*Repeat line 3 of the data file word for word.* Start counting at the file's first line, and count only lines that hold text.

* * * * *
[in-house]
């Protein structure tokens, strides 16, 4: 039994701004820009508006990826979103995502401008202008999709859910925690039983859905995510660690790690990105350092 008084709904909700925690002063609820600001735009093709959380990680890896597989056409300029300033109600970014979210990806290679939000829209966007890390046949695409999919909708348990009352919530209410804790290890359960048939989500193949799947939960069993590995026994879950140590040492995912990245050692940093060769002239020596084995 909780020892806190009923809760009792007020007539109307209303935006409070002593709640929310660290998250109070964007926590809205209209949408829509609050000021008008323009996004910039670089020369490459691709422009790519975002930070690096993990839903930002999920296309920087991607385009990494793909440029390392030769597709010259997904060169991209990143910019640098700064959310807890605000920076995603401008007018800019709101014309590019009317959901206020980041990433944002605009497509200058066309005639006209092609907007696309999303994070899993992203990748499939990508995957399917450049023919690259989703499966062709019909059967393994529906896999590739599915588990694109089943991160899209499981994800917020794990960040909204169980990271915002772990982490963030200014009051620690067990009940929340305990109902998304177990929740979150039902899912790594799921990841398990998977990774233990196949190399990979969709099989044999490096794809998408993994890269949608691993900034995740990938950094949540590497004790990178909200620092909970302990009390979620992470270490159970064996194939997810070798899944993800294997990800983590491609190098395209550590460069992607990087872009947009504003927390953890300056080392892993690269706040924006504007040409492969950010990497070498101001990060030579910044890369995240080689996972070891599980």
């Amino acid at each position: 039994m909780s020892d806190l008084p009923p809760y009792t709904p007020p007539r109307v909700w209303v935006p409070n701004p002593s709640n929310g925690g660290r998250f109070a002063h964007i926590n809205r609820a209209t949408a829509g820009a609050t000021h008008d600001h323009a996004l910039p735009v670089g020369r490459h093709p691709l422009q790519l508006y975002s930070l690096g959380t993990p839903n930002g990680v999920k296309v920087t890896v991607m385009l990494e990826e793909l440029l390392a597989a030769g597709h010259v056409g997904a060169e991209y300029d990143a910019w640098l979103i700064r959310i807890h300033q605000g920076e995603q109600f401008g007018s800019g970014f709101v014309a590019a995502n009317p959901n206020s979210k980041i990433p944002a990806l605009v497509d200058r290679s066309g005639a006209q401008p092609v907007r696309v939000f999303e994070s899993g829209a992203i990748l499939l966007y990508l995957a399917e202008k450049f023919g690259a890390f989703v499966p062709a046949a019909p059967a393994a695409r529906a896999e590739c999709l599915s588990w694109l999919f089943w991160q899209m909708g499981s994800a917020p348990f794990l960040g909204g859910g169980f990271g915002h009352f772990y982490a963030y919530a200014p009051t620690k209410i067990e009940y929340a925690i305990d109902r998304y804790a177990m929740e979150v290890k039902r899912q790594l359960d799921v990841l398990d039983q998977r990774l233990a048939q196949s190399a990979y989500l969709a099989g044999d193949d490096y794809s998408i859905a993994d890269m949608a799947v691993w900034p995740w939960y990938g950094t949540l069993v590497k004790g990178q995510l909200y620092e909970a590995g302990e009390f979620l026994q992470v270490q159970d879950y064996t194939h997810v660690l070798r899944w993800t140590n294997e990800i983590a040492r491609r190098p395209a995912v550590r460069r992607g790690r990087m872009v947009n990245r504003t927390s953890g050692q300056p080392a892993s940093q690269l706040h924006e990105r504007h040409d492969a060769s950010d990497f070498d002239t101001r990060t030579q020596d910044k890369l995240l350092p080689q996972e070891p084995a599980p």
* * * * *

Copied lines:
């Amino acid at each position: 039994m909780s020892d806190l008084p009923p809760y009792t709904p007020p007539r109307v909700w209303v935006p409070n701004p002593s709640n929310g925690g660290r998250f109070a002063h964007i926590n809205r609820a209209t949408a829509g820009a609050t000021h008008d600001h323009a996004l910039p735009v670089g020369r490459h093709p691709l422009q790519l508006y975002s930070l690096g959380t993990p839903n930002g990680v999920k296309v920087t890896v991607m385009l990494e990826e793909l440029l390392a597989a030769g597709h010259v056409g997904a060169e991209y300029d990143a910019w640098l979103i700064r959310i807890h300033q605000g920076e995603q109600f401008g007018s800019g970014f709101v014309a590019a995502n009317p959901n206020s979210k980041i990433p944002a990806l605009v497509d200058r290679s066309g005639a006209q401008p092609v907007r696309v939000f999303e994070s899993g829209a992203i990748l499939l966007y990508l995957a399917e202008k450049f023919g690259a890390f989703v499966p062709a046949a019909p059967a393994a695409r529906a896999e590739c999709l599915s588990w694109l999919f089943w991160q899209m909708g499981s994800a917020p348990f794990l960040g909204g859910g169980f990271g915002h009352f772990y982490a963030y919530a200014p009051t620690k209410i067990e009940y929340a925690i305990d109902r998304y804790a177990m929740e979150v290890k039902r899912q790594l359960d799921v990841l398990d039983q998977r990774l233990a048939q196949s190399a990979y989500l969709a099989g044999d193949d490096y794809s998408i859905a993994d890269m949608a799947v691993w900034p995740w939960y990938g950094t949540l069993v590497k004790g990178q995510l909200y620092e909970a590995g302990e009390f979620l026994q992470v270490q159970d879950y064996t194939h997810v660690l070798r899944w993800t140590n294997e990800i983590a040492r491609r190098p395209a995912v550590r460069r992607g790690r990087m872009v947009n990245r504003t927390s953890g050692q300056p080392a892993s940093q690269l706040h924006e990105r504007h040409d492969a060769s950010d990497f070498d002239t101001r990060t030579q020596d910044k890369l995240l350092p080689q996972e070891p084995a599980p």